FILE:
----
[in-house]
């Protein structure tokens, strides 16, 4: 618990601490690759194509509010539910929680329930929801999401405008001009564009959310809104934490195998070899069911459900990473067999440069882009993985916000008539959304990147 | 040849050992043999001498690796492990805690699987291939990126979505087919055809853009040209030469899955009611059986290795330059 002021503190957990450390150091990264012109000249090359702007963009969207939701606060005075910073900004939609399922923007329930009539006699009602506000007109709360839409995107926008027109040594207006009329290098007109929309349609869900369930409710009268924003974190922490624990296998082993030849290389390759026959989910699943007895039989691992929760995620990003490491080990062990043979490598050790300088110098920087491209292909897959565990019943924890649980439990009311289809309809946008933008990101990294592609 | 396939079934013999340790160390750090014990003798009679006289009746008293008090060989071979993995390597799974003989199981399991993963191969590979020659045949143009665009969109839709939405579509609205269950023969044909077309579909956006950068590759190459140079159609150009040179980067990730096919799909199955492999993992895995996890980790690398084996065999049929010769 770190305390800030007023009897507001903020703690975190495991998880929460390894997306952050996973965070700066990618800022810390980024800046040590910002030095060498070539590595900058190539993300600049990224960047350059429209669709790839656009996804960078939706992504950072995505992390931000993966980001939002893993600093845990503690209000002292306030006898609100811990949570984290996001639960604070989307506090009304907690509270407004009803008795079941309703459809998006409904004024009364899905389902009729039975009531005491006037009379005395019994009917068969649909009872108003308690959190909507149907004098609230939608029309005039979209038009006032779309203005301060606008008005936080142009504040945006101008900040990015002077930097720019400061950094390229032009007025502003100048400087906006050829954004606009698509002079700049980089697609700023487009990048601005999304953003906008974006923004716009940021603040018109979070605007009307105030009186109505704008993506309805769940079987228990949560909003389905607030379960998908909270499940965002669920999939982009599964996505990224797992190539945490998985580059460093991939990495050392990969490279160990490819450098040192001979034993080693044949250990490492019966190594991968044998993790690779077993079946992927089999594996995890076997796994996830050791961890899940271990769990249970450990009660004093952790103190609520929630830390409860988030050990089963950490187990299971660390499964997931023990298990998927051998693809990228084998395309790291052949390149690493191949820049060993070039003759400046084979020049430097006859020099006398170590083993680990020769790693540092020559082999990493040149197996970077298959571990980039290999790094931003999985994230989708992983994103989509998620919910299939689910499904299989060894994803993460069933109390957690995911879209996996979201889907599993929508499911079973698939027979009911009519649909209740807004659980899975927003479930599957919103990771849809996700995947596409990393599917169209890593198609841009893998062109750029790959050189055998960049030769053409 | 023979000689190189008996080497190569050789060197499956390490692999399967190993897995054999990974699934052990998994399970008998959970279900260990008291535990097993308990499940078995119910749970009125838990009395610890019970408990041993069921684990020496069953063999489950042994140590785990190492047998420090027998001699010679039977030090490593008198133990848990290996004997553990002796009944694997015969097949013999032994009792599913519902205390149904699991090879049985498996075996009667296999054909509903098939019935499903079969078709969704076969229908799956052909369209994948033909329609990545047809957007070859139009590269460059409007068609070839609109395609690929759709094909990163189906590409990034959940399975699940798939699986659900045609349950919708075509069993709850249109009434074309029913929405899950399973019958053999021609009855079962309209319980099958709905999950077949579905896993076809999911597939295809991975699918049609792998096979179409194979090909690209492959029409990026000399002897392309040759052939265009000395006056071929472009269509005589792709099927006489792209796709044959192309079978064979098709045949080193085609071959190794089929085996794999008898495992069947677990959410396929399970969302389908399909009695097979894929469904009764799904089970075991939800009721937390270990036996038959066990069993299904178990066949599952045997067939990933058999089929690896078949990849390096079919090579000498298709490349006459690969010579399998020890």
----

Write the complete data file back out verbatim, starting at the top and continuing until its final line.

[in-house]
């Protein structure tokens, strides 16, 4: 618990601490690759194509509010539910929680329930929801999401405008001009564009959310809104934490195998070899069911459900990473067999440069882009993985916000008539959304990147 | 040849050992043999001498690796492990805690699987291939990126979505087919055809853009040209030469899955009611059986290795330059 002021503190957990450390150091990264012109000249090359702007963009969207939701606060005075910073900004939609399922923007329930009539006699009602506000007109709360839409995107926008027109040594207006009329290098007109929309349609869900369930409710009268924003974190922490624990296998082993030849290389390759026959989910699943007895039989691992929760995620990003490491080990062990043979490598050790300088110098920087491209292909897959565990019943924890649980439990009311289809309809946008933008990101990294592609 | 396939079934013999340790160390750090014990003798009679006289009746008293008090060989071979993995390597799974003989199981399991993963191969590979020659045949143009665009969109839709939405579509609205269950023969044909077309579909956006950068590759190459140079159609150009040179980067990730096919799909199955492999993992895995996890980790690398084996065999049929010769 770190305390800030007023009897507001903020703690975190495991998880929460390894997306952050996973965070700066990618800022810390980024800046040590910002030095060498070539590595900058190539993300600049990224960047350059429209669709790839656009996804960078939706992504950072995505992390931000993966980001939002893993600093845990503690209000002292306030006898609100811990949570984290996001639960604070989307506090009304907690509270407004009803008795079941309703459809998006409904004024009364899905389902009729039975009531005491006037009379005395019994009917068969649909009872108003308690959190909507149907004098609230939608029309005039979209038009006032779309203005301060606008008005936080142009504040945006101008900040990015002077930097720019400061950094390229032009007025502003100048400087906006050829954004606009698509002079700049980089697609700023487009990048601005999304953003906008974006923004716009940021603040018109979070605007009307105030009186109505704008993506309805769940079987228990949560909003389905607030379960998908909270499940965002669920999939982009599964996505990224797992190539945490998985580059460093991939990495050392990969490279160990490819450098040192001979034993080693044949250990490492019966190594991968044998993790690779077993079946992927089999594996995890076997796994996830050791961890899940271990769990249970450990009660004093952790103190609520929630830390409860988030050990089963950490187990299971660390499964997931023990298990998927051998693809990228084998395309790291052949390149690493191949820049060993070039003759400046084979020049430097006859020099006398170590083993680990020769790693540092020559082999990493040149197996970077298959571990980039290999790094931003999985994230989708992983994103989509998620919910299939689910499904299989060894994803993460069933109390957690995911879209996996979201889907599993929508499911079973698939027979009911009519649909209740807004659980899975927003479930599957919103990771849809996700995947596409990393599917169209890593198609841009893998062109750029790959050189055998960049030769053409 | 023979000689190189008996080497190569050789060197499956390490692999399967190993897995054999990974699934052990998994399970008998959970279900260990008291535990097993308990499940078995119910749970009125838990009395610890019970408990041993069921684990020496069953063999489950042994140590785990190492047998420090027998001699010679039977030090490593008198133990848990290996004997553990002796009944694997015969097949013999032994009792599913519902205390149904699991090879049985498996075996009667296999054909509903098939019935499903079969078709969704076969229908799956052909369209994948033909329609990545047809957007070859139009590269460059409007068609070839609109395609690929759709094909990163189906590409990034959940399975699940798939699986659900045609349950919708075509069993709850249109009434074309029913929405899950399973019958053999021609009855079962309209319980099958709905999950077949579905896993076809999911597939295809991975699918049609792998096979179409194979090909690209492959029409990026000399002897392309040759052939265009000395006056071929472009269509005589792709099927006489792209796709044959192309079978064979098709045949080193085609071959190794089929085996794999008898495992069947677990959410396929399970969302389908399909009695097979894929469904009764799904089970075991939800009721937390270990036996038959066990069993299904178990066949599952045997067939990933058999089929690896078949990849390096079919090579000498298709490349006459690969010579399998020890």